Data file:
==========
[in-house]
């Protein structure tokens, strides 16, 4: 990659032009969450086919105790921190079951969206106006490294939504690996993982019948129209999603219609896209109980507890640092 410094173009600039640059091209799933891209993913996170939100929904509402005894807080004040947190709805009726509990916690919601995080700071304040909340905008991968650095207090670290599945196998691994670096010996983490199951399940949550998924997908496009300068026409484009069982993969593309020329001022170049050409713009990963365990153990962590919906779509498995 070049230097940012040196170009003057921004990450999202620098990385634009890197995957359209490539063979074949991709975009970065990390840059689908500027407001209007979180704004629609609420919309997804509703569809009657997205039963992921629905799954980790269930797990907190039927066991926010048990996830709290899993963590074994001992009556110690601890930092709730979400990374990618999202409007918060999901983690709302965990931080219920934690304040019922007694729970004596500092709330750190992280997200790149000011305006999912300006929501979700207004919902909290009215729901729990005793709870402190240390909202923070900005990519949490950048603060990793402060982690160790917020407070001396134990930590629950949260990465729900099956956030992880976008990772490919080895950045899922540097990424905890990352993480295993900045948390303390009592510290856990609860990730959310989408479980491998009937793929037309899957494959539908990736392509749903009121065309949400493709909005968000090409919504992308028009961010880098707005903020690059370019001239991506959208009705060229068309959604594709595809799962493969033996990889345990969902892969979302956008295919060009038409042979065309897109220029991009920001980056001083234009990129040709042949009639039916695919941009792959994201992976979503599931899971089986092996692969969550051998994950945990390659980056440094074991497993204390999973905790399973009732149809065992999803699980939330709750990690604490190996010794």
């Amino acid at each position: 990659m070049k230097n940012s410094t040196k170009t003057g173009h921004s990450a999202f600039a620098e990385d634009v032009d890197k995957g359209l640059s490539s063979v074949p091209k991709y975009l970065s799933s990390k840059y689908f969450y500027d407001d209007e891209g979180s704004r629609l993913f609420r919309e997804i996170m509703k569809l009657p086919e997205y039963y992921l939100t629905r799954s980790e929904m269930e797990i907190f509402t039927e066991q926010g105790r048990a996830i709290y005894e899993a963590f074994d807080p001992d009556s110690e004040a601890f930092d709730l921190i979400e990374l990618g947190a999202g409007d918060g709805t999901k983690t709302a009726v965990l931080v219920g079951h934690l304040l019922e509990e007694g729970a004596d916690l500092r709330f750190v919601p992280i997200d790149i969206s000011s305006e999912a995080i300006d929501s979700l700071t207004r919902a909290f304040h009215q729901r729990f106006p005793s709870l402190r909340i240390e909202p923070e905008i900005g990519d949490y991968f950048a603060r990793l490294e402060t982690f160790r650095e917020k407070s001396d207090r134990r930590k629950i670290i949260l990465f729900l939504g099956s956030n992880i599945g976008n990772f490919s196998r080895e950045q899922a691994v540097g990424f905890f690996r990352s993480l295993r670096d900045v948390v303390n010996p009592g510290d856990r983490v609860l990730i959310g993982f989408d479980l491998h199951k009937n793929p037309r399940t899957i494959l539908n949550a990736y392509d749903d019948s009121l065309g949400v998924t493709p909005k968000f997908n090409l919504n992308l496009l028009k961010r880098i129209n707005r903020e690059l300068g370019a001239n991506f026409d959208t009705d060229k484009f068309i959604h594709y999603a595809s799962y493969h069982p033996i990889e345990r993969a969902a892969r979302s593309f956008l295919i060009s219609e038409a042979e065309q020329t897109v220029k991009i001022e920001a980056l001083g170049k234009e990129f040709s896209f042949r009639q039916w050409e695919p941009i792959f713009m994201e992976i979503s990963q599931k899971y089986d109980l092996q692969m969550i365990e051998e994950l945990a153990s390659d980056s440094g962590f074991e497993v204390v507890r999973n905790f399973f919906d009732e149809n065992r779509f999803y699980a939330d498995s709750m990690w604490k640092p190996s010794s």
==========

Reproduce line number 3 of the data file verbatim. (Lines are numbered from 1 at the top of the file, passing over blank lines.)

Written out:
């Amino acid at each position: 990659m070049k230097n940012s410094t040196k170009t003057g173009h921004s990450a999202f600039a620098e990385d634009v032009d890197k995957g359209l640059s490539s063979v074949p091209k991709y975009l970065s799933s990390k840059y689908f969450y500027d407001d209007e891209g979180s704004r629609l993913f609420r919309e997804i996170m509703k569809l009657p086919e997205y039963y992921l939100t629905r799954s980790e929904m269930e797990i907190f509402t039927e066991q926010g105790r048990a996830i709290y005894e899993a963590f074994d807080p001992d009556s110690e004040a601890f930092d709730l921190i979400e990374l990618g947190a999202g409007d918060g709805t999901k983690t709302a009726v965990l931080v219920g079951h934690l304040l019922e509990e007694g729970a004596d916690l500092r709330f750190v919601p992280i997200d790149i969206s000011s305006e999912a995080i300006d929501s979700l700071t207004r919902a909290f304040h009215q729901r729990f106006p005793s709870l402190r909340i240390e909202p923070e905008i900005g990519d949490y991968f950048a603060r990793l490294e402060t982690f160790r650095e917020k407070s001396d207090r134990r930590k629950i670290i949260l990465f729900l939504g099956s956030n992880i599945g976008n990772f490919s196998r080895e950045q899922a691994v540097g990424f905890f690996r990352s993480l295993r670096d900045v948390v303390n010996p009592g510290d856990r983490v609860l990730i959310g993982f989408d479980l491998h199951k009937n793929p037309r399940t899957i494959l539908n949550a990736y392509d749903d019948s009121l065309g949400v998924t493709p909005k968000f997908n090409l919504n992308l496009l028009k961010r880098i129209n707005r903020e690059l300068g370019a001239n991506f026409d959208t009705d060229k484009f068309i959604h594709y999603a595809s799962y493969h069982p033996i990889e345990r993969a969902a892969r979302s593309f956008l295919i060009s219609e038409a042979e065309q020329t897109v220029k991009i001022e920001a980056l001083g170049k234009e990129f040709s896209f042949r009639q039916w050409e695919p941009i792959f713009m994201e992976i979503s990963q599931k899971y089986d109980l092996q692969m969550i365990e051998e994950l945990a153990s390659d980056s440094g962590f074991e497993v204390v507890r999973n905790f399973f919906d009732e149809n065992r779509f999803y699980a939330d498995s709750m990690w604490k640092p190996s010794s």